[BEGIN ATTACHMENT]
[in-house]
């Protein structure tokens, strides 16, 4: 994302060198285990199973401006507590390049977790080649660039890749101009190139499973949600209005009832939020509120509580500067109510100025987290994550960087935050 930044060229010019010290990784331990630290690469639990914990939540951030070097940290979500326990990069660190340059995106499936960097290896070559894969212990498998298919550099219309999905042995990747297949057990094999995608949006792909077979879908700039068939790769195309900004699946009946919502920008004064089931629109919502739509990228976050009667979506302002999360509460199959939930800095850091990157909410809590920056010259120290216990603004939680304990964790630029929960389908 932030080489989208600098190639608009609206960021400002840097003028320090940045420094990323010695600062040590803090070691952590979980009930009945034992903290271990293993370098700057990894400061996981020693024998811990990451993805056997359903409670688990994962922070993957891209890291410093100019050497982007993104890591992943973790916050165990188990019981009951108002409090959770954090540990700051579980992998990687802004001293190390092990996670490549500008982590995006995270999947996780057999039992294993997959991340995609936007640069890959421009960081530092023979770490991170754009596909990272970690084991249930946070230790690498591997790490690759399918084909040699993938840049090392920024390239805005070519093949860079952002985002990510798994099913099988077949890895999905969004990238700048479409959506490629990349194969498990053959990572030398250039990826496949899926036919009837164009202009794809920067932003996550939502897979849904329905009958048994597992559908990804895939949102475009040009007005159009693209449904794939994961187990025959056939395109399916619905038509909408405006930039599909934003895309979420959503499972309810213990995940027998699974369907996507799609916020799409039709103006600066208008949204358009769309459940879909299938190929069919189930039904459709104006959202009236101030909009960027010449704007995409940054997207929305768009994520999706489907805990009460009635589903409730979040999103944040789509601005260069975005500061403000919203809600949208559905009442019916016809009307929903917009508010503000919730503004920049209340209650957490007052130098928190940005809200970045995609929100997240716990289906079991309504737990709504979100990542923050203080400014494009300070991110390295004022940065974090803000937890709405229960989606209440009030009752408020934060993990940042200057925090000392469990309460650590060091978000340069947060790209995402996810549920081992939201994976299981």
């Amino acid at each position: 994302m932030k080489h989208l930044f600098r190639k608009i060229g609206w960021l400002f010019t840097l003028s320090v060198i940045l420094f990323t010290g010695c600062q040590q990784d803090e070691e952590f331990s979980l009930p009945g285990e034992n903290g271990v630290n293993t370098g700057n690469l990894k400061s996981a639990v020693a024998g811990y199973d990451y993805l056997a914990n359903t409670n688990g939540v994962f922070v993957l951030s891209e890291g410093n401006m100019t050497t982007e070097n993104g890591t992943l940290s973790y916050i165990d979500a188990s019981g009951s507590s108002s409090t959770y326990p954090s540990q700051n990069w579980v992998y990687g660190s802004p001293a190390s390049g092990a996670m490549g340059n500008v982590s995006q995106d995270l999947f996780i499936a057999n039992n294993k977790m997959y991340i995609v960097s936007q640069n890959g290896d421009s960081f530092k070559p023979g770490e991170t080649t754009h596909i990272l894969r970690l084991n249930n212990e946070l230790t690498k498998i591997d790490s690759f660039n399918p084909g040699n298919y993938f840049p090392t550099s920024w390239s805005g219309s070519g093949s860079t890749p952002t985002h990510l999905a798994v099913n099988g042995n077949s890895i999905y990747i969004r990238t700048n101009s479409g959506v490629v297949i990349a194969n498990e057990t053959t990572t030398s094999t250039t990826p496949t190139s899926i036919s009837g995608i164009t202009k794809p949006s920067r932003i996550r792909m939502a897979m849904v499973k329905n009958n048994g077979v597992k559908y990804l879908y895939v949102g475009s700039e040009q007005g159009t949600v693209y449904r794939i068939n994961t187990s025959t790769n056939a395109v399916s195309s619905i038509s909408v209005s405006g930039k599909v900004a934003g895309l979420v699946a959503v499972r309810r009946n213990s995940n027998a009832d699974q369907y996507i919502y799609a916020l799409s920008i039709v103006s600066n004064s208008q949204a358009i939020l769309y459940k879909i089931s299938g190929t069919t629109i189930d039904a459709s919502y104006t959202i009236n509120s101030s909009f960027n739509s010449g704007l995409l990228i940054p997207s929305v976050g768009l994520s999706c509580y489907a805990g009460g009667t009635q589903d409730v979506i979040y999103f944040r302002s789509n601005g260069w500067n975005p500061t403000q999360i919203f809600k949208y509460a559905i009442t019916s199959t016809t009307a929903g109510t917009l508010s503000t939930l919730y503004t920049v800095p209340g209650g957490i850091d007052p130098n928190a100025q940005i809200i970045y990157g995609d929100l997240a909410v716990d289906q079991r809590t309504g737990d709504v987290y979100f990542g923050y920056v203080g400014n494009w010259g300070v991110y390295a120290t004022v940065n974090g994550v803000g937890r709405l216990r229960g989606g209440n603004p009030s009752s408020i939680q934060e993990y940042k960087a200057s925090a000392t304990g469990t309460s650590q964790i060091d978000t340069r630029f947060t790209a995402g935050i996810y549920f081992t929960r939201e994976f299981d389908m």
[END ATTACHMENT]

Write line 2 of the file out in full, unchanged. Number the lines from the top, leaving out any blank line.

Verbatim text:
């Protein structure tokens, strides 16, 4: 994302060198285990199973401006507590390049977790080649660039890749101009190139499973949600209005009832939020509120509580500067109510100025987290994550960087935050 930044060229010019010290990784331990630290690469639990914990939540951030070097940290979500326990990069660190340059995106499936960097290896070559894969212990498998298919550099219309999905042995990747297949057990094999995608949006792909077979879908700039068939790769195309900004699946009946919502920008004064089931629109919502739509990228976050009667979506302002999360509460199959939930800095850091990157909410809590920056010259120290216990603004939680304990964790630029929960389908 932030080489989208600098190639608009609206960021400002840097003028320090940045420094990323010695600062040590803090070691952590979980009930009945034992903290271990293993370098700057990894400061996981020693024998811990990451993805056997359903409670688990994962922070993957891209890291410093100019050497982007993104890591992943973790916050165990188990019981009951108002409090959770954090540990700051579980992998990687802004001293190390092990996670490549500008982590995006995270999947996780057999039992294993997959991340995609936007640069890959421009960081530092023979770490991170754009596909990272970690084991249930946070230790690498591997790490690759399918084909040699993938840049090392920024390239805005070519093949860079952002985002990510798994099913099988077949890895999905969004990238700048479409959506490629990349194969498990053959990572030398250039990826496949899926036919009837164009202009794809920067932003996550939502897979849904329905009958048994597992559908990804895939949102475009040009007005159009693209449904794939994961187990025959056939395109399916619905038509909408405006930039599909934003895309979420959503499972309810213990995940027998699974369907996507799609916020799409039709103006600066208008949204358009769309459940879909299938190929069919189930039904459709104006959202009236101030909009960027010449704007995409940054997207929305768009994520999706489907805990009460009635589903409730979040999103944040789509601005260069975005500061403000919203809600949208559905009442019916016809009307929903917009508010503000919730503004920049209340209650957490007052130098928190940005809200970045995609929100997240716990289906079991309504737990709504979100990542923050203080400014494009300070991110390295004022940065974090803000937890709405229960989606209440009030009752408020934060993990940042200057925090000392469990309460650590060091978000340069947060790209995402996810549920081992939201994976299981």